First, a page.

Volume 563, March 2014
|Number of page(s)||12|
|Section||Stellar structure and evolution|
|Published online||21 March 2014|
Revised physical elements of the astrophysically important O9.5+O9.5V eclipsing binary system Y Cygni ⋆,⋆⋆,⋆⋆⋆
Astronomical Institute of the Charles University, Faculty of
Mathematics and Physics, V
Holešovičkách 2, 180
Praha 8 – Troja, Czech
2 SMART Technologies, 3636 Research Road N.W., Calgary, Alberta, T2L 1Y1 Canada
3 Hvar Observatory, Faculty of Geodesy, Zagreb University, Kačiéva 26, 10000 Zagreb, Croatia
4 Department of Astronomy and Astrophysics, Villanova University, Villanova, PA 19085, USA
5 Dept. of Earth Sciences, Sejong University Seoul, 143-747 Seoul, Korea
6 Physics & Astronomy Department, University of Victoria, PO Box 3055 STN CSC, Victoria, BC, V8W 3P6, Canada
7 Astronomical Institute, Academy of Sciences of the Czech Republic, 251 65 Ondřejov, Czech Republic
8 TRIBASE Net, ltd., Výpustky 5, 614 00 Brno, Czech Republic
Accepted: 23 January 2014
Context. Rapid advancements in light-curve and radial-velocity curve modelling, as well as improvements in the accuracy of observations, allow more stringent tests of the theory of stellar evolution. Binaries with rapid apsidal advance are particularly useful in this respect since the internal structure of the stars can also be tested.
Aims. Thanks to its long and rich observational history and rapid apsidal motion, the massive eclipsing binary Y Cygrepresents one of the cornerstones of critical tests of stellar evolutionary theory for massive stars. Nevertheless, the determination of the basic physical properties is less accurate than it could be given the existing number of spectral and photometric observations. Our goal is to analyse all these data simultaneously with the new dedicated series of our own spectral and photometric observations from observatories widely separated in longitude.
Methods. We obtained new series of UBV observations at three observatories separated in local time to obtain complete light curves of Y Cygfor its orbital period close to 3 days. This new photometry was reduced and carefully transformed to the standard UBV system using the HEC22 program. We also obtained new series of red spectra secured at two observatories and re-analysed earlier obtained blue electronic spectra. Reduction of the new spectra was carried out in the IRAF and SPEFO programs. Orbital elements were derived independently with the FOTEL and PHOEBE programs and via disentangling with the program KOREL . The final combined solution was obtained with the program PHOEBE .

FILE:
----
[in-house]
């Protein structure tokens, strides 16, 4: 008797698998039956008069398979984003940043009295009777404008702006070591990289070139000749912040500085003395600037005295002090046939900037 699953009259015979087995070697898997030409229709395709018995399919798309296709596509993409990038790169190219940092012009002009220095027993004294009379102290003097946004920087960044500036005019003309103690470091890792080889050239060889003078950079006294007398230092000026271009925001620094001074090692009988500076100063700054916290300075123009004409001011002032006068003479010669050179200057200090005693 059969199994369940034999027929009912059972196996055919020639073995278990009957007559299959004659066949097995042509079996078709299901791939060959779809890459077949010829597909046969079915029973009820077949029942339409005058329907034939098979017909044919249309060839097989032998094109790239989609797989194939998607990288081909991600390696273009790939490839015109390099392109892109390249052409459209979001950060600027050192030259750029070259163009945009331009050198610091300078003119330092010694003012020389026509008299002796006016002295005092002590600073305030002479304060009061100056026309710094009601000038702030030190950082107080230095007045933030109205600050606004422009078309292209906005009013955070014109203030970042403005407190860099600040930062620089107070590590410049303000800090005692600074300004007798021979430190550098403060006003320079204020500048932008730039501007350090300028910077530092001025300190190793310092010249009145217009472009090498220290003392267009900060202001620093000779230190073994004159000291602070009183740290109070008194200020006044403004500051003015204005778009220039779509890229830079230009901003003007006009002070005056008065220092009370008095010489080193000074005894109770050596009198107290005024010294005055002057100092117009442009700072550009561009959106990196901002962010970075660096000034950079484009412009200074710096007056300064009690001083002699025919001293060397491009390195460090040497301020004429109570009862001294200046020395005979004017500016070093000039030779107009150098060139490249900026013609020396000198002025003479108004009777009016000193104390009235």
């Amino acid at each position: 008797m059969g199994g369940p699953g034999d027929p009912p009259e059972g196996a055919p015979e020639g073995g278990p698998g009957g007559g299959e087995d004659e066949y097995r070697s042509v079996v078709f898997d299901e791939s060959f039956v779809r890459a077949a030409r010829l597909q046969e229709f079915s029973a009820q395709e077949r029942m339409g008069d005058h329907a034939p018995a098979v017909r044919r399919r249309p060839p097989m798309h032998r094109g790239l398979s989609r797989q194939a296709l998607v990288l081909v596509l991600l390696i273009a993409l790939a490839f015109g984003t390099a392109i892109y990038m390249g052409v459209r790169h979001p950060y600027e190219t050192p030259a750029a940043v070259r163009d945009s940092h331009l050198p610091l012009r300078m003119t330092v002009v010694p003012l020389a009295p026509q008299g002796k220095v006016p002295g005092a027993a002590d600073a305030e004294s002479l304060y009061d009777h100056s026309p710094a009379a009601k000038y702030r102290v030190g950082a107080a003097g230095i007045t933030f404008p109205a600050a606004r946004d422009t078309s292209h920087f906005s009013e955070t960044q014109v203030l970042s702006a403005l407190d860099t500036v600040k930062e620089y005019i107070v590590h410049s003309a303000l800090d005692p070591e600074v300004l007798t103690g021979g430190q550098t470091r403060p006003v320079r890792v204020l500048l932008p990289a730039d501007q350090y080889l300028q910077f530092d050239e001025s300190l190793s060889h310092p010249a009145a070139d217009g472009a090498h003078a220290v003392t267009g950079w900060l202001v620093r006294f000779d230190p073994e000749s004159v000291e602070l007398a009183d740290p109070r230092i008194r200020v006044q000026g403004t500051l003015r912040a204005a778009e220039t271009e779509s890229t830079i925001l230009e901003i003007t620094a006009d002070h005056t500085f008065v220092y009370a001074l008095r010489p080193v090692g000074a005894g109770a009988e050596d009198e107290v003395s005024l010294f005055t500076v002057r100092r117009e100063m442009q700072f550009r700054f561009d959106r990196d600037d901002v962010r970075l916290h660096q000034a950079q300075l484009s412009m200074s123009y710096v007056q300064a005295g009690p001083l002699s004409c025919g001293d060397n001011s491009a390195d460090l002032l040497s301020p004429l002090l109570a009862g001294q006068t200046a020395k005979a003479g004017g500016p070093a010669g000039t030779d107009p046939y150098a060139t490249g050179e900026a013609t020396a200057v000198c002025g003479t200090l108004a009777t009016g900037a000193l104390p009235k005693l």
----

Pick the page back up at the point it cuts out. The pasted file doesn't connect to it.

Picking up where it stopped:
Results. Our analyses provide the most accurate value of the apsidal period of (47.805 ± 0.030) yr published so far and the following physical elements: M1 = 17.72 ± 0.35 M⊙, M2 = 17.73 ± 0.30 M⊙, R1 = 5.785 ± 0.091 R⊙, and R2 = 5.816 ± 0.063 R⊙. The disentangling thus resulted in the masses, which are somewhat higher than all previous determinations and virtually the same for both stars, while the light curve implies a slighly higher radius and luminosity for star 2. The above empirical values imply the logarithm of the internal structure constant log k2 = −1.937. A comparison with Claret’s stellar interior models implies an age close to 2 × 106 yr for both stars.
Conclusions. The claimed accuracy of modern element determination of 1–2 per cent still seems a bit too optimistic and obtaining new high-dispersion and high-resolution spectra is desirable.
Key words: binaries: spectroscopic / stars: fundamental parameters / stars: individual: Y Cyg / binaries: close
Based on new spectral and photometric observations from the following observatories: Dominion Astrophysical Observatory, Hvar, Ondřejov, Fairborn, and Sejong.
Appendix A is available in electronic form at http://www.aanda.org
Tables 4 and 5 are available at the CDS via anonymous ftp to cdsarc.u-strasbg.fr (18.104.22.168) or via http://cdsarc.u-strasbg.fr/viz-bin/qcat?J/A+A/563/A120
© ESO, 2014
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